Having agreed to respect each other’s belief and to never to force their religions on their children, my parents gave us kids a dynamic and colorful home, where Dad’s prayer beads hang happily next to Mom’s rosary.

Instead of brainwashing our minds that Islam is the ultimate religion and that non-believers would burn in hell, my father taught us to respect differences. We were taught that all religions basically teach the same good values of life.

Neither of them pressured us to choose their faiths, they simply gave us the space to learn, contemplate and compare among the beliefs. We were sent for extra lesson on the Quran reading, but were never forbidden to enter a church to learn.

Every weekend my father drove my mother to her Sunday mass and waited for her till she finished. In fasting months, Mom woke up before sunrise to prepare our pre-dawn meal, and she cooked our fast-breaking meal in the evening. She accompanied Dad on Idul Fitri day to ask forgiveness from all of his Muslim families. On Christmas, we feasted with her family, with our beloved Oma (grandmother) pointing out all the dishes that contained pork. 

When asked why he never asked my mom to convert to Islam, my dad said: “Religion is a personal relationship between a person and his God. I can only show her what Islam is, but I will never impose it on her. If my wife wants to convert, it should really come from her heart, not because of a pressure from or fear of her own husband.”

Never once did I see them arguing over a religion-related issue. Far from being confused, we grew up happy and knowledgeable of two religions.

A few years ago, my parents were subjected to another big hassle when they were helping me with some paper work ahead of my wedding to a non-Muslim.
As I was too busy with work deadlines, she helped me run errands before my wedding. During a visit to the Religious Court office to obtain a statement that I had never been married before, my mother was grilled by an official before she was handed the document.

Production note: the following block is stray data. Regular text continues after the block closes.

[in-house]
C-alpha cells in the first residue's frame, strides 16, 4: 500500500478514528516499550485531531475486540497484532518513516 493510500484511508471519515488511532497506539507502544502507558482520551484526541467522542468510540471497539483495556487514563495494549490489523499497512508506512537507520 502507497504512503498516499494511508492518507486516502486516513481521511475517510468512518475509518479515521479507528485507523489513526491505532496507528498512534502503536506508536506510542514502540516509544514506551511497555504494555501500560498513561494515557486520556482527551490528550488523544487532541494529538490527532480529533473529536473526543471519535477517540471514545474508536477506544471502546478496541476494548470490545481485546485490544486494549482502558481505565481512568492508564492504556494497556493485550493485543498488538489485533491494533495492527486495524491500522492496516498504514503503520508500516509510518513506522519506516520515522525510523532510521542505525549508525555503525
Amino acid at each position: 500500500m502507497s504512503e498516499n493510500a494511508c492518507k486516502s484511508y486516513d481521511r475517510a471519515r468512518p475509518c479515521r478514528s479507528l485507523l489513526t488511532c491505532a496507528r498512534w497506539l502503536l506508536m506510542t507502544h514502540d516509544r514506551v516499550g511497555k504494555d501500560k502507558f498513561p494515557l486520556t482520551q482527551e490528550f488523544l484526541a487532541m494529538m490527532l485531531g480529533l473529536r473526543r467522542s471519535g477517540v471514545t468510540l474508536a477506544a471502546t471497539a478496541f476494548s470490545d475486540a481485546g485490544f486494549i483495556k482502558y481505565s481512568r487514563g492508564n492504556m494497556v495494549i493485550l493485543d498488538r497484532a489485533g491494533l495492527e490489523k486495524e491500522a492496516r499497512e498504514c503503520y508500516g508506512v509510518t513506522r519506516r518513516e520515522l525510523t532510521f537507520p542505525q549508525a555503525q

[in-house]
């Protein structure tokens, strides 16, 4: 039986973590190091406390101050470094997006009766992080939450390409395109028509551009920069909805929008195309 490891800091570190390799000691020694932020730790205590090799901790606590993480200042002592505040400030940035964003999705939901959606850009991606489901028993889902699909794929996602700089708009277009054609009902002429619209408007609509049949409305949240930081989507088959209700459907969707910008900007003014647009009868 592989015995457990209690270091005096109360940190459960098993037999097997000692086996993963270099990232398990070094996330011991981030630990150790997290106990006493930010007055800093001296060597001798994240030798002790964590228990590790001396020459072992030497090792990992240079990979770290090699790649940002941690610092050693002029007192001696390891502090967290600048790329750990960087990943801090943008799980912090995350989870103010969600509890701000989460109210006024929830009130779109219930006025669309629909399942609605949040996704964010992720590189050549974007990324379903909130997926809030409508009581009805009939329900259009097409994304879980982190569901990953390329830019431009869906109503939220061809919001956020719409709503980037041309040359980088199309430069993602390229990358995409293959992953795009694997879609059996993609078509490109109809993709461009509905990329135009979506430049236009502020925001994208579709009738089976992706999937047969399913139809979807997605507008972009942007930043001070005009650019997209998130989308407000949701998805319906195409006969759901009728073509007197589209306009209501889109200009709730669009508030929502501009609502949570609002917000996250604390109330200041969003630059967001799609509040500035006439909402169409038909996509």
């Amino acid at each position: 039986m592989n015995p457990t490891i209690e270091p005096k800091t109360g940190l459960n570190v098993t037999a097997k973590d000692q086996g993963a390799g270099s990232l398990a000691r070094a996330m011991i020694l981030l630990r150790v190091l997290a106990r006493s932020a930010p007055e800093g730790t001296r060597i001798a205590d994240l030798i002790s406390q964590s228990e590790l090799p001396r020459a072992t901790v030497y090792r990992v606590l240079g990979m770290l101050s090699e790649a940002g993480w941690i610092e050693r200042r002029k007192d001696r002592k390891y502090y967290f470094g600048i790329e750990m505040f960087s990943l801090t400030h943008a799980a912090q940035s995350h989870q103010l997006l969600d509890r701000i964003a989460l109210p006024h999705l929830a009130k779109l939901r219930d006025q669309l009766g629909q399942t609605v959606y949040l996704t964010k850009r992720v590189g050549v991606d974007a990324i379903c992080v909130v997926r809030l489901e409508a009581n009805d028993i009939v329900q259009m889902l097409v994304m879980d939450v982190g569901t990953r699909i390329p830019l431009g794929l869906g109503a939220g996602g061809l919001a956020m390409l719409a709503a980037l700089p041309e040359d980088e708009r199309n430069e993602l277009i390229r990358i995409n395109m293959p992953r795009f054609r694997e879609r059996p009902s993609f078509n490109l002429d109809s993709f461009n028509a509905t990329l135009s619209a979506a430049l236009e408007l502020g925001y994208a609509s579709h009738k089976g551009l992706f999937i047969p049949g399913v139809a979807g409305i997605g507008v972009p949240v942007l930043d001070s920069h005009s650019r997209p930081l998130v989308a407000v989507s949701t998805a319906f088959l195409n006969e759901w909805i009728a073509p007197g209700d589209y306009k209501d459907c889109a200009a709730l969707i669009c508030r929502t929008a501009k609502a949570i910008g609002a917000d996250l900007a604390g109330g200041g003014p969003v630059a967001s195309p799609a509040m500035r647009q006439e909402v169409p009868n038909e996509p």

On top of at least a hundred questions, the official pressured my poor old mother to vow, under God’s name, repeatedly, that my future husband would convert to Islam. If my husband remains a non-Muslim, my mother should (citing some Quran’s verses) “take over the sin”, so he would stay clean and innocent, he said. He preached her about burning in hell for letting her daughter marry a non-Muslim man.

Unbelievable, right? What gave him the right to meddle into a stranger’s personal life, to the point of harassing her? Nevertheless, she was forced to suck it up, repressing her rage, because she knew I needed to have the piece of paper to proceed with my marriage. So, rather than arguing with the officer and wasting more hours, she chose to nod in silence. That was her sacrifice to enable me to be where I am now. Five blissful years later, I thank my parents for everything I learned from their marriage.

True. My family’s experience may be just one example. But it’s time the government become more optimistic about pluralism in Indonesia. It’s time they stop poking their noses into the business of grown-up’s marriages.

And to those who are pessimistic of and judgmental against interfaith marriages: God is not a blind idiot who sees things in black and white. Whether or not something is sinful is His prerogative right to decide. Save your preaching.

Now if you excuse me, I have to help my mother in-law – who just washed my prayer clothes – prepare our Sabbath dinner.

*Read this responsefor why interfaith couples can still get married

Kathy Petite is a Zürich-based freelance contributor. She is a happily married ex-advertising-copywriter-turned-barista who actually does not drink coffee. Between her job in gastronomy and running her small home bakery, she loves escaping to the lake or forest to daydream. Send her thoughts to [email protected].



About Author

Kathy Petite